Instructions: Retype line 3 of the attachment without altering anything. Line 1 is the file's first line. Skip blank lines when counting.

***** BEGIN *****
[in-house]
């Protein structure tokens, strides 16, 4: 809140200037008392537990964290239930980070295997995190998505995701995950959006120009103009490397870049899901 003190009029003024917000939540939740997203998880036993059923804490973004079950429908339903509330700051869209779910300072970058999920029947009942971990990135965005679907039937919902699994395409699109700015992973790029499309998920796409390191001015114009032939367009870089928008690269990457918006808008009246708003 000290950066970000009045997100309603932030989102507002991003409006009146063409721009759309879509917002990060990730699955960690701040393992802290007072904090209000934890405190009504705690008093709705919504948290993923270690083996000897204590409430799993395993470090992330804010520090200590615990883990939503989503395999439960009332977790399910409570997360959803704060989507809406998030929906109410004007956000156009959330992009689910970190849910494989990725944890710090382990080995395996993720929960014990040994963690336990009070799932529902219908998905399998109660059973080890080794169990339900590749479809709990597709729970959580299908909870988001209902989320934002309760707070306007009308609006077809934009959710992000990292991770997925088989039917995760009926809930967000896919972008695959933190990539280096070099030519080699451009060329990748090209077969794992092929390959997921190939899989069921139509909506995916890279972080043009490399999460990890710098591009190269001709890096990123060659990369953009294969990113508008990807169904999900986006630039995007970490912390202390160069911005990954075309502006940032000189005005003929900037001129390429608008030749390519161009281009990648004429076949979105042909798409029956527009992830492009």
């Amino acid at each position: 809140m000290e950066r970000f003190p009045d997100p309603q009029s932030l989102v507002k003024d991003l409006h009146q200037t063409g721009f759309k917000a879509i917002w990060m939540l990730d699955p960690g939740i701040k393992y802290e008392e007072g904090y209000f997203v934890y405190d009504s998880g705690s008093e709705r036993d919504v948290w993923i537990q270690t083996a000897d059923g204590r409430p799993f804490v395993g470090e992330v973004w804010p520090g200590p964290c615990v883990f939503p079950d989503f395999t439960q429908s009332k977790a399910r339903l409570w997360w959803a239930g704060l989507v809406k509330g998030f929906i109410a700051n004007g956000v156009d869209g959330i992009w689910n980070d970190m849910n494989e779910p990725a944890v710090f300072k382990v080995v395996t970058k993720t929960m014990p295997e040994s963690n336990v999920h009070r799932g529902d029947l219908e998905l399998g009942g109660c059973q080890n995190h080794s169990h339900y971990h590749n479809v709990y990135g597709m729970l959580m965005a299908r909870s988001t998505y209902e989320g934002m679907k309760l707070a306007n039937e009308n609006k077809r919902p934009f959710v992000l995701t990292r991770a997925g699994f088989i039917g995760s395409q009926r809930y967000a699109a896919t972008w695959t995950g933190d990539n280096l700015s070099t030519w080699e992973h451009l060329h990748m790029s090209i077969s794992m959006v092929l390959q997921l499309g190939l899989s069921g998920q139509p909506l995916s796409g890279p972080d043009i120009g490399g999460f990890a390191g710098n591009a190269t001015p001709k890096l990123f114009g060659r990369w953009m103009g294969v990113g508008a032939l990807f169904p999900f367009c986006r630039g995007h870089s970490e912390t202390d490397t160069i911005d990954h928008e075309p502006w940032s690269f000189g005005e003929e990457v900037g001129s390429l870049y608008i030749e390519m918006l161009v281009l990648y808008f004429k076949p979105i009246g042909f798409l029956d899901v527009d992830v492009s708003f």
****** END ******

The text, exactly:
């Amino acid at each position: 809140m000290e950066r970000f003190p009045d997100p309603q009029s932030l989102v507002k003024d991003l409006h009146q200037t063409g721009f759309k917000a879509i917002w990060m939540l990730d699955p960690g939740i701040k393992y802290e008392e007072g904090y209000f997203v934890y405190d009504s998880g705690s008093e709705r036993d919504v948290w993923i537990q270690t083996a000897d059923g204590r409430p799993f804490v395993g470090e992330v973004w804010p520090g200590p964290c615990v883990f939503p079950d989503f395999t439960q429908s009332k977790a399910r339903l409570w997360w959803a239930g704060l989507v809406k509330g998030f929906i109410a700051n004007g956000v156009d869209g959330i992009w689910n980070d970190m849910n494989e779910p990725a944890v710090f300072k382990v080995v395996t970058k993720t929960m014990p295997e040994s963690n336990v999920h009070r799932g529902d029947l219908e998905l399998g009942g109660c059973q080890n995190h080794s169990h339900y971990h590749n479809v709990y990135g597709m729970l959580m965005a299908r909870s988001t998505y209902e989320g934002m679907k309760l707070a306007n039937e009308n609006k077809r919902p934009f959710v992000l995701t990292r991770a997925g699994f088989i039917g995760s395409q009926r809930y967000a699109a896919t972008w695959t995950g933190d990539n280096l700015s070099t030519w080699e992973h451009l060329h990748m790029s090209i077969s794992m959006v092929l390959q997921l499309g190939l899989s069921g998920q139509p909506l995916s796409g890279p972080d043009i120009g490399g999460f990890a390191g710098n591009a190269t001015p001709k890096l990123f114009g060659r990369w953009m103009g294969v990113g508008a032939l990807f169904p999900f367009c986006r630039g995007h870089s970490e912390t202390d490397t160069i911005d990954h928008e075309p502006w940032s690269f000189g005005e003929e990457v900037g001129s390429l870049y608008i030749e390519m918006l161009v281009l990648y808008f004429k076949p979105i009246g042909f798409l029956d899901v527009d992830v492009s708003f």